Zootopia has to be, for me, one of the best Disney films I have seen in quite some time. In part because it is so self aware– it pokes fun at other Disney films (and their often insufferable is not entirely true positive messages)and even takes a step beyond the fantasy world the movie created for itself. Zootopia, in fact, feels like it goes full circle. It starts off as a cutesy animal-run world where the little adorable Judy Hopps has a dream of being a cop and making the world a better place. She dreams of going to the city of Zootopia where their motto is “anyone can be anything” and she truly takes that motto to heart. And, of course, like any Disney movie you would expect some hardships or struggles along the way– but not like the ones I saw in the film. When I say the movie goes “full circle” what I mean to say is that the movie places you in a fantasy world with cute animals and a grand design, but the world ends up paralleling our own more than a fantasy world. In place of loft dreams, Judy Hopps is met with scorn, hate, and prejudice…and in place of adorable animals, we get racism, distrust and segregation. And that’s why I think this movie stands out for me as one of the best Disney films– it takes the imaginative and makes it real. We’ve always seen elements of these in some Disney films but certainly not on this scale– and certainly not with this much focus.
And that is not to say that there is no fun in this film– kids and adults alike will get their fair share of laughs and enjoyment out of this movie. It is incredibly cute and incredible funny when the film wants to be. It’s just that beneath the city of Zootopia there is a lot of unresolved species to species tension that eventually reaches a boiling point in the movie. And when I say this movie is self-aware, I mean it… there is even a scene in which Chief Bogo, the head of the police force and all around angry Buffalo states that, “Life isn’t some cartoon musical where you sing a little song and all your insipid dreams magically come true. So let it go” and, obviously, this is a jab at Frozen as well as many Disney films in general, but it goes deeper than that even! It reflects our own reality and the hardships that we have to face on a daily basis. We can’t sing a song and makes our dreams come true, we cannot ignore the glaring problems staring us in the face– we have to face them head on or risk being crushed by them. So, while this film does have quite a bit of fun, jokes and cuteness, I think it has a strong positive message you can take away from it as an adult or even a child.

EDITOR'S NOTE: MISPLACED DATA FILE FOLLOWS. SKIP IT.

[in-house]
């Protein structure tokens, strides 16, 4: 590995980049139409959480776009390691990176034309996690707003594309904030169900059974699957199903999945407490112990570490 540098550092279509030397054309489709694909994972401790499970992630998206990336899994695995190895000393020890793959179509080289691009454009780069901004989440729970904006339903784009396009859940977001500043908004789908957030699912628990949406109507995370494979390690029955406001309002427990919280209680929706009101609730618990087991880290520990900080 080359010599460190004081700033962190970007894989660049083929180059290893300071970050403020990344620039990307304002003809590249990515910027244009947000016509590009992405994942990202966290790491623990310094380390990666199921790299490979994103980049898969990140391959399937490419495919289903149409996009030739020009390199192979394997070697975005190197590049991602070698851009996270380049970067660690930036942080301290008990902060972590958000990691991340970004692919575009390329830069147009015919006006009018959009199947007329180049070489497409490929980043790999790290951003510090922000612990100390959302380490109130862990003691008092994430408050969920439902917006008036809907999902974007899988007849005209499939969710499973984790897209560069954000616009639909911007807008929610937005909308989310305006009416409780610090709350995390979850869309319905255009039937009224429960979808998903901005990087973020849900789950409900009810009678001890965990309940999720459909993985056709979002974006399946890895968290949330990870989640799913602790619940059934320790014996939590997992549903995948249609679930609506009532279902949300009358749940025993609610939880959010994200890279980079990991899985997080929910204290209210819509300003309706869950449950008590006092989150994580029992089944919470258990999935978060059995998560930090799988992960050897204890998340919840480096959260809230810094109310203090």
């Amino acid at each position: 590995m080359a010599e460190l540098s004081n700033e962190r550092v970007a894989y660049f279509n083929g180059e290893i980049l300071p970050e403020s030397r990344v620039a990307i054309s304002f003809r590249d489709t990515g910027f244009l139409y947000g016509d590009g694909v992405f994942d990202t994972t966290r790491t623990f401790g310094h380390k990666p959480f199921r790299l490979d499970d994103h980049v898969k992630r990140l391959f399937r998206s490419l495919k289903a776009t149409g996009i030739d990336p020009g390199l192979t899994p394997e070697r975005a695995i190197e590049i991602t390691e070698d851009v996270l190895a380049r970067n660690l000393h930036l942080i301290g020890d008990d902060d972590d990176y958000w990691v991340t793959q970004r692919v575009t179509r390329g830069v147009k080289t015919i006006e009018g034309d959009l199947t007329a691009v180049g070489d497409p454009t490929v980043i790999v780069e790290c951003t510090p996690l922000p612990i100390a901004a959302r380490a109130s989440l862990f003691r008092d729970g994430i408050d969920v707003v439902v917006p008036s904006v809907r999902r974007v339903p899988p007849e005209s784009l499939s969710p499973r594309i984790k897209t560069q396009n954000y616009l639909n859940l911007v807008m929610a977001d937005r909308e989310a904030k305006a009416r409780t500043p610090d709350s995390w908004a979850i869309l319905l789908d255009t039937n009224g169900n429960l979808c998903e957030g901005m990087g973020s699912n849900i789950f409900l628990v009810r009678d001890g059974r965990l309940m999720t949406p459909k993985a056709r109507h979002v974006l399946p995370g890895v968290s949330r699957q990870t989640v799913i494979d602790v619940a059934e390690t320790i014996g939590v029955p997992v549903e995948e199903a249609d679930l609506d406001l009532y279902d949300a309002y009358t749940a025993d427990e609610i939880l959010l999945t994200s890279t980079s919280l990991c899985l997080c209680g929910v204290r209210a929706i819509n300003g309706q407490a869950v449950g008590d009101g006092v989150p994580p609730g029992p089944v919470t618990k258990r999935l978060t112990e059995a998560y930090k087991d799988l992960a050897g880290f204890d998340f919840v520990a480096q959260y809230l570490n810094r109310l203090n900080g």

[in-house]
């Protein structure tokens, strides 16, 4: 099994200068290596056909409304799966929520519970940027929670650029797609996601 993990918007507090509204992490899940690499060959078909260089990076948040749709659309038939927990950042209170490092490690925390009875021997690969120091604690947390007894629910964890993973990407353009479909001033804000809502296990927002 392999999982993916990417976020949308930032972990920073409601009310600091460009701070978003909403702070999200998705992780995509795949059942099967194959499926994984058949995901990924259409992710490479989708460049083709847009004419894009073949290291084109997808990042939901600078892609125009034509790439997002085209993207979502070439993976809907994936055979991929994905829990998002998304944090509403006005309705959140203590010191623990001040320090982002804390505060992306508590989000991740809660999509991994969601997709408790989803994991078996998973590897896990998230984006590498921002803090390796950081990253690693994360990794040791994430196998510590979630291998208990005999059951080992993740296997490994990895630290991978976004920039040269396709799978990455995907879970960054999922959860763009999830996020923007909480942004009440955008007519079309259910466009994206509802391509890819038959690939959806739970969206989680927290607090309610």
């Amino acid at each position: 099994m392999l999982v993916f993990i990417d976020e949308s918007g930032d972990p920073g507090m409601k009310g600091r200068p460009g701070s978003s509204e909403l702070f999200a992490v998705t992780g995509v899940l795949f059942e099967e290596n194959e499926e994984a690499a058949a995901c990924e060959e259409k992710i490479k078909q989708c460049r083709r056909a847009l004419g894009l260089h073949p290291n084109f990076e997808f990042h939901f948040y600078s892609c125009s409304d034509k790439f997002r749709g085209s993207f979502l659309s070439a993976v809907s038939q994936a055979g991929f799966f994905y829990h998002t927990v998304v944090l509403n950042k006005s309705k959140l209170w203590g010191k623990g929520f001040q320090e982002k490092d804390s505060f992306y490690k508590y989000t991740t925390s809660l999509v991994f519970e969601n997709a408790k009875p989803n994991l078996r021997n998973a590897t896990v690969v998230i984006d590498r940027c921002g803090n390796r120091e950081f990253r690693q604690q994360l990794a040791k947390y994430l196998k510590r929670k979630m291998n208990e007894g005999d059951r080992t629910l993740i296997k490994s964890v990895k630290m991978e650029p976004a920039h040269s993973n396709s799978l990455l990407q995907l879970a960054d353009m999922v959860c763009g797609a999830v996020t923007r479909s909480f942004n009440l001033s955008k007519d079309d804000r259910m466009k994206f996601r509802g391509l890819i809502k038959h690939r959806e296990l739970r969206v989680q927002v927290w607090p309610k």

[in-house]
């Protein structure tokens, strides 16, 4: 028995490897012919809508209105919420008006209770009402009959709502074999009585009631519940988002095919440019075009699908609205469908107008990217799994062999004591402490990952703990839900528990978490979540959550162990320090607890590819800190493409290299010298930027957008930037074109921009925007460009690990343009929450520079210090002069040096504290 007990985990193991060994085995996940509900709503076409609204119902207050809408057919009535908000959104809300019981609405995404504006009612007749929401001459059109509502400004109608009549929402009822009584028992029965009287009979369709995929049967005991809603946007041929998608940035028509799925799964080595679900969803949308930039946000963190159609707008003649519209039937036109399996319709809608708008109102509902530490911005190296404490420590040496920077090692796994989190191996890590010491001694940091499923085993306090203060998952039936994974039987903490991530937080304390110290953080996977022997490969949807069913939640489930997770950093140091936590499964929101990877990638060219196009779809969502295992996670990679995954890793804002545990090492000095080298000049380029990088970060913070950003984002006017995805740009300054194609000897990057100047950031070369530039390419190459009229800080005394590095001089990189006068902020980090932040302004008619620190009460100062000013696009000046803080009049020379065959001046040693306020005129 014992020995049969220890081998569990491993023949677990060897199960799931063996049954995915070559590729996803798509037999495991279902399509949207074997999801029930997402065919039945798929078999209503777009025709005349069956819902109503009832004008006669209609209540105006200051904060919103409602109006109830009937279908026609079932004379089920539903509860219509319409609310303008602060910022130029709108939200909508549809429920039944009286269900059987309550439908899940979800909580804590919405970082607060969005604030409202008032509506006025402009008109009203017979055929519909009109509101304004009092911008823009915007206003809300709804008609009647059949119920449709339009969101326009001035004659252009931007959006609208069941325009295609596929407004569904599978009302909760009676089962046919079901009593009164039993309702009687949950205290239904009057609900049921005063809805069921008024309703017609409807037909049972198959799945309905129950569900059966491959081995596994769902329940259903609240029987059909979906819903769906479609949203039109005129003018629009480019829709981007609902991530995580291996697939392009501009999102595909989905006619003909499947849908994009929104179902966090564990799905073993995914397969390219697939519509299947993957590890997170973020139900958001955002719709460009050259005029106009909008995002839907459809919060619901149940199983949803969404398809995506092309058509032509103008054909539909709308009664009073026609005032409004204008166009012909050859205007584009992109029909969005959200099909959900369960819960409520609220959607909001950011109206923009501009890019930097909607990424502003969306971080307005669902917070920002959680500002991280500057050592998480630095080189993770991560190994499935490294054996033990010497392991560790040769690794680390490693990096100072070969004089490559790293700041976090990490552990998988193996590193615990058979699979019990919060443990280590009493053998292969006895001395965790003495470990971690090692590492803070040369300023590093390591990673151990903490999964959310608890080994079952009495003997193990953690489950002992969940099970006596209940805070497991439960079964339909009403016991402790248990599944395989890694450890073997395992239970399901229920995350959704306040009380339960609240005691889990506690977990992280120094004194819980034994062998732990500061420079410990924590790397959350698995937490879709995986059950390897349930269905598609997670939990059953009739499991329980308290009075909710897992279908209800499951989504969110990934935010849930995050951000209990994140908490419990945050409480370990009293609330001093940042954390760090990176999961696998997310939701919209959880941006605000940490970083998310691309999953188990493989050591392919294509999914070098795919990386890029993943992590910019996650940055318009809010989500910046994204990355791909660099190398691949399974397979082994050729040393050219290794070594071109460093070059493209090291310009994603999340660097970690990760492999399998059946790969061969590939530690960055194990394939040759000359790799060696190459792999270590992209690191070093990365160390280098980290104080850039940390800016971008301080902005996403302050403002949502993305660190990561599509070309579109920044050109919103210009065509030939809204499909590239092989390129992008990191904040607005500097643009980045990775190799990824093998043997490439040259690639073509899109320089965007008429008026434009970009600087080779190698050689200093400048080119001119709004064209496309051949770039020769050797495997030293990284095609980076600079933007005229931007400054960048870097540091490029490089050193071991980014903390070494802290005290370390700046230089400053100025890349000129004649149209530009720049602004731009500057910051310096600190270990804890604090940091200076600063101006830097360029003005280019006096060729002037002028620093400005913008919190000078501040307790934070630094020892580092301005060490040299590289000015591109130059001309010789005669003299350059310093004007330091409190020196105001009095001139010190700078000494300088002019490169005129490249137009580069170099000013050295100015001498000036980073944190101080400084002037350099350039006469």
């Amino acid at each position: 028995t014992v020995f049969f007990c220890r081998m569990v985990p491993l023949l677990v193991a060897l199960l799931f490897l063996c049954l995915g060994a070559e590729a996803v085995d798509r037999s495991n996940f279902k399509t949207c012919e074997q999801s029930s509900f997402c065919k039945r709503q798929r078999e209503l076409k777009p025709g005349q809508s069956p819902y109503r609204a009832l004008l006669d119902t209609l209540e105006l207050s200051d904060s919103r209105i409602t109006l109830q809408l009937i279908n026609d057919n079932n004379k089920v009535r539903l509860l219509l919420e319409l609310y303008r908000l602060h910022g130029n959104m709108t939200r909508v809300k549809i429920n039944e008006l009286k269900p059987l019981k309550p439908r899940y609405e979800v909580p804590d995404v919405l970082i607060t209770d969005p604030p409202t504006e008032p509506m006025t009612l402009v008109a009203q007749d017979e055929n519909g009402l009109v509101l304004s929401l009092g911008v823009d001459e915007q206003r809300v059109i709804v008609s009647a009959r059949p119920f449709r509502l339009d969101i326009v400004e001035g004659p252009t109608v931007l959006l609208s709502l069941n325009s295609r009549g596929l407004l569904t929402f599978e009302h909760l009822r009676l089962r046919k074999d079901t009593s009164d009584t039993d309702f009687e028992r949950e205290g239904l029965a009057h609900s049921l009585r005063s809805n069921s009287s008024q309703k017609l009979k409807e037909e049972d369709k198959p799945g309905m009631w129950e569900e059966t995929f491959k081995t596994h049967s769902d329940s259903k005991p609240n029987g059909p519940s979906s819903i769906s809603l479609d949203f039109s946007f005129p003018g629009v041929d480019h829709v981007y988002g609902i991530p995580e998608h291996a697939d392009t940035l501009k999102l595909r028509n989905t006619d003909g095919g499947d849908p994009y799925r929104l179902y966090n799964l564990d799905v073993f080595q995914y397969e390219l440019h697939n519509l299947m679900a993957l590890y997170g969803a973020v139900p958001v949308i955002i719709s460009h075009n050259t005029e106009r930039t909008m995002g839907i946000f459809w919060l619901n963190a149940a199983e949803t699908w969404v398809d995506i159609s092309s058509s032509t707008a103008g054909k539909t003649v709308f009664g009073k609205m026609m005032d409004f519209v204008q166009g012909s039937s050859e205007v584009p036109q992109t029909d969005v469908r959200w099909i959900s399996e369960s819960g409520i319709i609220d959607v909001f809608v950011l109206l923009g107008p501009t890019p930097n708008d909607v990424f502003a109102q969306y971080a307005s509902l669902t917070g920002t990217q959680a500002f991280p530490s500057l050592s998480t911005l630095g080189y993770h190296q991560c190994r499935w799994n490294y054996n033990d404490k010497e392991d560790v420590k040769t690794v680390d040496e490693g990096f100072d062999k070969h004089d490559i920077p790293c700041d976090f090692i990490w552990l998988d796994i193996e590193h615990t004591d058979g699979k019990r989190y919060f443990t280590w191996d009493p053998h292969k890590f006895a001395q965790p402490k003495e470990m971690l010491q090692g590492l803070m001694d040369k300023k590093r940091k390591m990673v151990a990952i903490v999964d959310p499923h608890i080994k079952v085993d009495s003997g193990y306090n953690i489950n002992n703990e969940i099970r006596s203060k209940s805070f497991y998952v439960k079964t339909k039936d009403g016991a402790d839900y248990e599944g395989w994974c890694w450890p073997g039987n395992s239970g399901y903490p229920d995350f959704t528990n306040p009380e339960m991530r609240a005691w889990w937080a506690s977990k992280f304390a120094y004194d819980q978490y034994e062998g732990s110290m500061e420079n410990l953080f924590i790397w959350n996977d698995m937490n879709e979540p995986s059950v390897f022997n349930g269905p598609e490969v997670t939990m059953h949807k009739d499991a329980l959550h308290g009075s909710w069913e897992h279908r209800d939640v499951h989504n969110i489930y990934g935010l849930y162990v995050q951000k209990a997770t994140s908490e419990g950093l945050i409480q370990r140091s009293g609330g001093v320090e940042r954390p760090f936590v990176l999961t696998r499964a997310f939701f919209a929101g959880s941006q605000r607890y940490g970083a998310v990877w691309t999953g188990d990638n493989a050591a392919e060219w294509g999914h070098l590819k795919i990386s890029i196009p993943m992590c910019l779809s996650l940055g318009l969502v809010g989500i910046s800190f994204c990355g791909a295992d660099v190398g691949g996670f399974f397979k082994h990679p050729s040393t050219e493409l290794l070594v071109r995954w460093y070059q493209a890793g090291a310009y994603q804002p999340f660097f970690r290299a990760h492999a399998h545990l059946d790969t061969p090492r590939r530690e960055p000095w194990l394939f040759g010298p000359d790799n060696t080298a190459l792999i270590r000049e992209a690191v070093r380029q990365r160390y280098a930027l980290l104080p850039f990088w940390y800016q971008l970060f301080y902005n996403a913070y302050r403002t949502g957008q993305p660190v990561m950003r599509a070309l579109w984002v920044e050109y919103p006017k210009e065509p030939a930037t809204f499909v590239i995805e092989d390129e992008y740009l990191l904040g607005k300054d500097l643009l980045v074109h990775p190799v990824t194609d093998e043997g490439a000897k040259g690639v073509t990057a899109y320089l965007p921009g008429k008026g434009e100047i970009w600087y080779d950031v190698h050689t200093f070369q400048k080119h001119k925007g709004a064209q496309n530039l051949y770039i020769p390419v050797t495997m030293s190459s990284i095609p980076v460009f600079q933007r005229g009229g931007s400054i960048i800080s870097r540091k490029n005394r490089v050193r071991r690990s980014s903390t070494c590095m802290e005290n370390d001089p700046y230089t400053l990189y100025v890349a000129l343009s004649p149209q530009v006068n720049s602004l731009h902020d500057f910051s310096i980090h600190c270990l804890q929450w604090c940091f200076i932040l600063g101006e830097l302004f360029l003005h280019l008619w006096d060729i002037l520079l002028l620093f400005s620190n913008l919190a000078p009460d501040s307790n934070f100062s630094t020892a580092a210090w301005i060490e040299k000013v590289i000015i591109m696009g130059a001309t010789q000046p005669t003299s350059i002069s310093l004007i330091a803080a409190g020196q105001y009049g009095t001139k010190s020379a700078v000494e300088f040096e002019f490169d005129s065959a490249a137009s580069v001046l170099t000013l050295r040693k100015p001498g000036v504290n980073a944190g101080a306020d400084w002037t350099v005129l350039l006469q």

The casting in Zootopia also could not have been any more perfect! Ginnifer Goodwin IS Judy Hopps! If you don’t know her all that well, Ginnifer Goodwin has been around for a while not but her current major role is playing Snow White in the television series Once Upon a Time. I am fairly certain that when they casted her they basically just told her to do the following: “Be yourself!”. The character of Judy Hopps is a tough one to play, in my opinion, because it is very easy to be cynical but it is extremely hard to be likable when you’re overly optimistic. And, in fact, that is what I thought the character of Judy Hopps would be like based on the trailers, but she, like her partner Nick Wilde, actually have a fair amount of growth throughout the movie– neither is the same person by the end of the film. But Goodwin’s voice acting is perfect for playing a fierce yet cute little bunny she has a fair amount of lines or actions that make you go “awe! So cute” but equally, if not more that show you how bad ass she is. Because, while she is a teeny tiny bunny rabbit that grew up on a carrot farm, she is also a bunny that never took ‘no’ for an answer and persevered where everyone else told her she would fail. So when she is faced with MORE impossible tasks throughout the course of the film, she chooses to try her best and risk failure rather than quit. That is, in my opinion, is a character worth aspiring to.